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North Korea’s Nuclear Threats Are “Classic Propaganda”: Ian Bremmer

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North Korea threatened a pre-emptive nuclear attack on the U.S. Thursday as the U.N. Security Council prepares to vote on tougher sanctions against the country for continuing to pursue its nuclear and ballistic missile programs.

"Since the United States is about to ignite a nuclear war, we will be exercising our right to preemptive nuclear attack against the headquarters of the aggressor in order to protect our supreme interest," the North's foreign ministry spokesman said in a statement according to Reuters.

Pyongyang views the U.S.-South Korea military exercises in the region as a serious threat and has ramped up its rhetoric about nuclear action.

Ian Bremmer, president of Eurasia Group, a global political risk research and consulting firm, joined The Daily Ticker remotely from New Dehli to discuss whether Washington should be concerned about the North Korean threats.

"It is classic propaganda," he notes. "This is clearly meant to say in the sharpest terms they do not want U.S.-South Korean military exercises and they do not want further sanctions" by the U.N. Security Council.

That said, "they have been escalating fairly significantly over the last few weeks and it has come really fast and furious," says Bremmer.

North Korea launched its last nuclear test on Feb. 12 and has also undergone ballistic missile tests in recent months.

According to Gordon Chang, author of Nuclear Showdown: North Korea Takes On The World, "Kim Jong-un has been in power for only 15 months, and he still needs time to consolidate his position among the four groups—the army, the security apparatus, the Korean Workers’ Party, and the Kim family circle—that constitute what we call 'the regime.'"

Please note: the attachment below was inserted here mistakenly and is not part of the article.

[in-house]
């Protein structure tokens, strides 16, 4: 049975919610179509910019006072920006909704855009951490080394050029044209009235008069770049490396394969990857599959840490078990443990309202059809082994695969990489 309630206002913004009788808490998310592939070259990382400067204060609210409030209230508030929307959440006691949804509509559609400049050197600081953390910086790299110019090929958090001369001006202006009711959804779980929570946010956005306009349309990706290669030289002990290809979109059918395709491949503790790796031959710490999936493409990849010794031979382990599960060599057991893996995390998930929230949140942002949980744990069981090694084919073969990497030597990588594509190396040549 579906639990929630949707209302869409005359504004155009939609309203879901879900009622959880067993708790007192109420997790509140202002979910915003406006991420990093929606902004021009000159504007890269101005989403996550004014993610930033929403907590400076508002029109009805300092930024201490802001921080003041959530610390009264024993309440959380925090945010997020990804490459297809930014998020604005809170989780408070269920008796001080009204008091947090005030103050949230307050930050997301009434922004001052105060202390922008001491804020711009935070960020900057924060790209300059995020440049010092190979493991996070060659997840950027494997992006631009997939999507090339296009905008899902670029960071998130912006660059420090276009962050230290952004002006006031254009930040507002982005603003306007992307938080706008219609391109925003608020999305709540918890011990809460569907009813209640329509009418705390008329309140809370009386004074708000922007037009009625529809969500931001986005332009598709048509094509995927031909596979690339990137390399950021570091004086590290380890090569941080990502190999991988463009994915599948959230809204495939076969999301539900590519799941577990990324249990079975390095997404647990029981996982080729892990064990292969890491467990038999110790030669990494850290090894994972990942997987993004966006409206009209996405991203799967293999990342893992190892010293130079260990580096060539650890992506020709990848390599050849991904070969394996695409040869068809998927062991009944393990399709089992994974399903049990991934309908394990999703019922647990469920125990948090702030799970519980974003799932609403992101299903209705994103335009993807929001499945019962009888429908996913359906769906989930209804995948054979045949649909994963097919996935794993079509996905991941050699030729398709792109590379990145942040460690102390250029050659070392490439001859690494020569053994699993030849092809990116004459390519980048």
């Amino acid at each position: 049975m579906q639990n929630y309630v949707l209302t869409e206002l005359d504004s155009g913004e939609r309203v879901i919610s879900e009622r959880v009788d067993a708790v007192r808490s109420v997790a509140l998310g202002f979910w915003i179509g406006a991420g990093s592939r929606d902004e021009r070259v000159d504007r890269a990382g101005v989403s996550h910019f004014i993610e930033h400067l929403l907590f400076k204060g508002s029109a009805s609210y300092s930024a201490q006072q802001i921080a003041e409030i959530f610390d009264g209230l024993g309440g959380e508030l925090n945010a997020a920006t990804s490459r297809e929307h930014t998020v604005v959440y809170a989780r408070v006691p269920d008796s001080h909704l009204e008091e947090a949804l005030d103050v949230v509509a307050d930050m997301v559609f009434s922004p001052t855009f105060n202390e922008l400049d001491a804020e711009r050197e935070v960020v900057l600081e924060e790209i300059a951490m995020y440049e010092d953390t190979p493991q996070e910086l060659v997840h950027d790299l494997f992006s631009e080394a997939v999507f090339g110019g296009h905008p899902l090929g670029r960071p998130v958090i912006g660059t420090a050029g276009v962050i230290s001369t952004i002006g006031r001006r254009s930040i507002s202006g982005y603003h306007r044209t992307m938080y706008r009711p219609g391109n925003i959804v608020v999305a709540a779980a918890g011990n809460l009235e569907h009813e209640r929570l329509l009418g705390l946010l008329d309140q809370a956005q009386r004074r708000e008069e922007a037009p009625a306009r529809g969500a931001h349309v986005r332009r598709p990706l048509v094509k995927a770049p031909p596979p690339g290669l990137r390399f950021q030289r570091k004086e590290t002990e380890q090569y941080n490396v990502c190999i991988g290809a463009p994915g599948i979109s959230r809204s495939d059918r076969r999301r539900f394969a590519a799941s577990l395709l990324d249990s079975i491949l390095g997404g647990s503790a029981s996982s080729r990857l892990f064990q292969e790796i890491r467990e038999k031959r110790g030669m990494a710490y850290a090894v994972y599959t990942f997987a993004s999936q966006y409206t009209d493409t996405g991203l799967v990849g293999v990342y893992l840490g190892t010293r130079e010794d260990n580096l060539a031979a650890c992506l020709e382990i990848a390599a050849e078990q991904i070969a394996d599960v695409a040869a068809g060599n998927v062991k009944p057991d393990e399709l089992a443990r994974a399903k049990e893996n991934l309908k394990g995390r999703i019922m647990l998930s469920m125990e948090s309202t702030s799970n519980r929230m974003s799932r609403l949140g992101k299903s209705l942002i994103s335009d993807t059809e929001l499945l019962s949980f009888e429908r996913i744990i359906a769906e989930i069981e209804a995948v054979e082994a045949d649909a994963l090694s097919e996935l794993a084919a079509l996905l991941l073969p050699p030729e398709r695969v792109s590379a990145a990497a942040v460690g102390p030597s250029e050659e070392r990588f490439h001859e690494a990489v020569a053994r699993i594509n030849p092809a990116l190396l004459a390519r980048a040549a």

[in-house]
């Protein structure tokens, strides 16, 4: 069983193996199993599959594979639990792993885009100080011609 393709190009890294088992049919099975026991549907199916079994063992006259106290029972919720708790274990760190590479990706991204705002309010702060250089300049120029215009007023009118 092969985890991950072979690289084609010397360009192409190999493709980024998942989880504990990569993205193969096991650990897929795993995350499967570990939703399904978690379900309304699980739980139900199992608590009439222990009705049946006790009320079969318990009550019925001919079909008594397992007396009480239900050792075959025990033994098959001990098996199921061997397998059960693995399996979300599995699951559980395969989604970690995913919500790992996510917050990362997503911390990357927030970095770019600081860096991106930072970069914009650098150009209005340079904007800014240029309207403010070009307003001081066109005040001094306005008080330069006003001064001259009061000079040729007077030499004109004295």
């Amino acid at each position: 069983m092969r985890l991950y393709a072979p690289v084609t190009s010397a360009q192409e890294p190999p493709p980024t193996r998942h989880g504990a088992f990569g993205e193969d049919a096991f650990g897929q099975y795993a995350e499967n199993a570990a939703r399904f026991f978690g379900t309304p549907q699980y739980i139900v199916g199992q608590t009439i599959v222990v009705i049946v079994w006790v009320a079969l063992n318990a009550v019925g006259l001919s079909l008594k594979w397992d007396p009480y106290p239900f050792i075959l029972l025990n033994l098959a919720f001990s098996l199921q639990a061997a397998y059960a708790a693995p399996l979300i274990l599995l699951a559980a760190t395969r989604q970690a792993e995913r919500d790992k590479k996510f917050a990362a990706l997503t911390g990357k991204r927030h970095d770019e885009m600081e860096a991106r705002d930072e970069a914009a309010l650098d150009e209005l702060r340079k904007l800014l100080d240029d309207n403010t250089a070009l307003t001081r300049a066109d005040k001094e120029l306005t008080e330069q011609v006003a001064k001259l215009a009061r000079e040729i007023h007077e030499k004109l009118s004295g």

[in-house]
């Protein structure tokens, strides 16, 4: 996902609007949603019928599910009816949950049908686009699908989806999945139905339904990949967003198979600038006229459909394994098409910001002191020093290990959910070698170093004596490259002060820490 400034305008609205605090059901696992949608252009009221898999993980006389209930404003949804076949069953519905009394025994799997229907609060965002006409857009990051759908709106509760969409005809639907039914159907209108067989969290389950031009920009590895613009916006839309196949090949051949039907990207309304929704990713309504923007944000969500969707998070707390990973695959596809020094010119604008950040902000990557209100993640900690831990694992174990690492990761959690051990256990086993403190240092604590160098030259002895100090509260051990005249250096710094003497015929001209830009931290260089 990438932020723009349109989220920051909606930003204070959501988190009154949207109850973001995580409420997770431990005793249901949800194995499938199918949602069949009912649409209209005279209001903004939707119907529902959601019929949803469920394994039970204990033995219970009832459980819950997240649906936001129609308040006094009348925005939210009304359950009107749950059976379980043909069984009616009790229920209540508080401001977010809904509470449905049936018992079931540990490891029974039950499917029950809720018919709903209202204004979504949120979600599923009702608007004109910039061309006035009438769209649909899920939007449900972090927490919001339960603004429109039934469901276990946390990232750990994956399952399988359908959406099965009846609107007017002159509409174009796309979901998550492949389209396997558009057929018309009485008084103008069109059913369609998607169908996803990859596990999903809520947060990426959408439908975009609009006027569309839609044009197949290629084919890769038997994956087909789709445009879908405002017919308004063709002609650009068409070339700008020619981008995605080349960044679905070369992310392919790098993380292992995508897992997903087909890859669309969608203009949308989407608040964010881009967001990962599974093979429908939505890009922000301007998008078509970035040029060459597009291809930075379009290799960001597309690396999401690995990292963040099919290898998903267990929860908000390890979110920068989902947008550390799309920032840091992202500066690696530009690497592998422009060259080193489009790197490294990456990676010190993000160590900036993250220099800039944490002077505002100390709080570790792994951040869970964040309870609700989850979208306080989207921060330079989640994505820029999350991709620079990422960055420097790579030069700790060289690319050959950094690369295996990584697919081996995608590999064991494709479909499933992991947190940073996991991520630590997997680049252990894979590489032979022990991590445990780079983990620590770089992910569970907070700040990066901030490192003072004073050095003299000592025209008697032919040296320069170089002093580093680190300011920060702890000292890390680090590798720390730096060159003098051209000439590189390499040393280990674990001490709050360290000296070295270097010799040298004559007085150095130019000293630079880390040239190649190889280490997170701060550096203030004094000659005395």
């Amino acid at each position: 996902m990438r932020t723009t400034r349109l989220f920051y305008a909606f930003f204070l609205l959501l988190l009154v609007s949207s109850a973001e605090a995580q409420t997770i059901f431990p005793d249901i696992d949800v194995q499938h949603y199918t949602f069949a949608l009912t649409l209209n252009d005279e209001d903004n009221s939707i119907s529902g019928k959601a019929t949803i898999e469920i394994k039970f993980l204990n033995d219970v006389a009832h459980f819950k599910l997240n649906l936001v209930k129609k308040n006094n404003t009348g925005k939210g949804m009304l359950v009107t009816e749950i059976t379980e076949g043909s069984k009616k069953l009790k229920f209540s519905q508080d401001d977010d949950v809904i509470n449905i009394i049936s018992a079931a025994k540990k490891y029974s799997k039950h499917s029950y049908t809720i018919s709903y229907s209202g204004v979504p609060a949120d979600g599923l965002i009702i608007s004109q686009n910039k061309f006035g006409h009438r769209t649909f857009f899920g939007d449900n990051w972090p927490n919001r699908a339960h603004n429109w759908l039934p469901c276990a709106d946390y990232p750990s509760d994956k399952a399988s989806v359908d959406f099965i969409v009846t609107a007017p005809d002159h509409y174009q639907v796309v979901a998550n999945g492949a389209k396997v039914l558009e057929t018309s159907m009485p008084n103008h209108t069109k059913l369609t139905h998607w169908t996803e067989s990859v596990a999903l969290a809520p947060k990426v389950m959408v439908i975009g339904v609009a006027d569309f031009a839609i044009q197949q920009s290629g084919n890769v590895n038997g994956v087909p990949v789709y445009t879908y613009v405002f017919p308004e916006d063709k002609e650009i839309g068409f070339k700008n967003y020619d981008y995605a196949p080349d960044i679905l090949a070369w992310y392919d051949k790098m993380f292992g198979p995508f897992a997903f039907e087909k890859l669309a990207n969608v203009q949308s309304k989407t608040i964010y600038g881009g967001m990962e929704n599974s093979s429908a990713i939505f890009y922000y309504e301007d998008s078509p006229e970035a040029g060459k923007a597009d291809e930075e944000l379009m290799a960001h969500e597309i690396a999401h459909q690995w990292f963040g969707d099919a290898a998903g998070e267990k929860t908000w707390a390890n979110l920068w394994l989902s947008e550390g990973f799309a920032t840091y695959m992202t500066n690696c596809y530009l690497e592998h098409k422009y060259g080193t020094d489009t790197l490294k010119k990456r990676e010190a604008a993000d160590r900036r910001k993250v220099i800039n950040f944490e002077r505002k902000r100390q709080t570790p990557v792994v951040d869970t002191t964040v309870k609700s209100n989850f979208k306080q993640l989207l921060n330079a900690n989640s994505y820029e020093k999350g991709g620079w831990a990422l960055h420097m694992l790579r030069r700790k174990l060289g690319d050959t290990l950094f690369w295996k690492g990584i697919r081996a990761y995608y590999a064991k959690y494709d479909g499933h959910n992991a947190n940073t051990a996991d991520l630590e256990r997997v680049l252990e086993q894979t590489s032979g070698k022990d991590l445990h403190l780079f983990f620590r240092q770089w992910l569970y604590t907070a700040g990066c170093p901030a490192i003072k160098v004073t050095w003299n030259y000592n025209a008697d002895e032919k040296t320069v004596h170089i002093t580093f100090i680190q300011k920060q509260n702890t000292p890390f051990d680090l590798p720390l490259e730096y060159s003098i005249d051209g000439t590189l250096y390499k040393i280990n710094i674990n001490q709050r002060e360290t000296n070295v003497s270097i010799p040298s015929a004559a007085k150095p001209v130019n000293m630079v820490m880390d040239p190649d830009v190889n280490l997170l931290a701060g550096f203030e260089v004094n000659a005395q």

Chang considers Pyongyang's threat "saber rattling" and also attributes North Korea's belligerence to a regime change in South Korea.

"Pyongyang almost always engages in a provocation against South Korea within months of the inauguration of a South Korean president to test the new leader," Chang writes in an email. "South Korean President Park Geun-hye took office at the end of last month. So this time, North Korea may actually follow up on its threats, especially if that helps Kim rally the regime."

Bremmer says that if Kim Jong-un thinks he is going to pressure the U.S. to change course, "that is not going to work."

There is also real tension between China and North Korea, Bremmer notes. China has been North Korea's only global ally but Chinese officials have been working with the U.N. Security Council on North Korean sanctions. China agreed Thursday to a U.N. resolution to inspect all cargo to or from the upper Korean peninsula.

Bremmer was in China over the last couple of days and met with Chinese officials. "They wanted to make it clear that they hoped the U.S. recognized how much more the Chinese are trying to do to push the North Koreans," he says. "[And] they made it clear they don't really have a direct line to Kim Jon-un right now."

"That should worry us," Bremmer adds.

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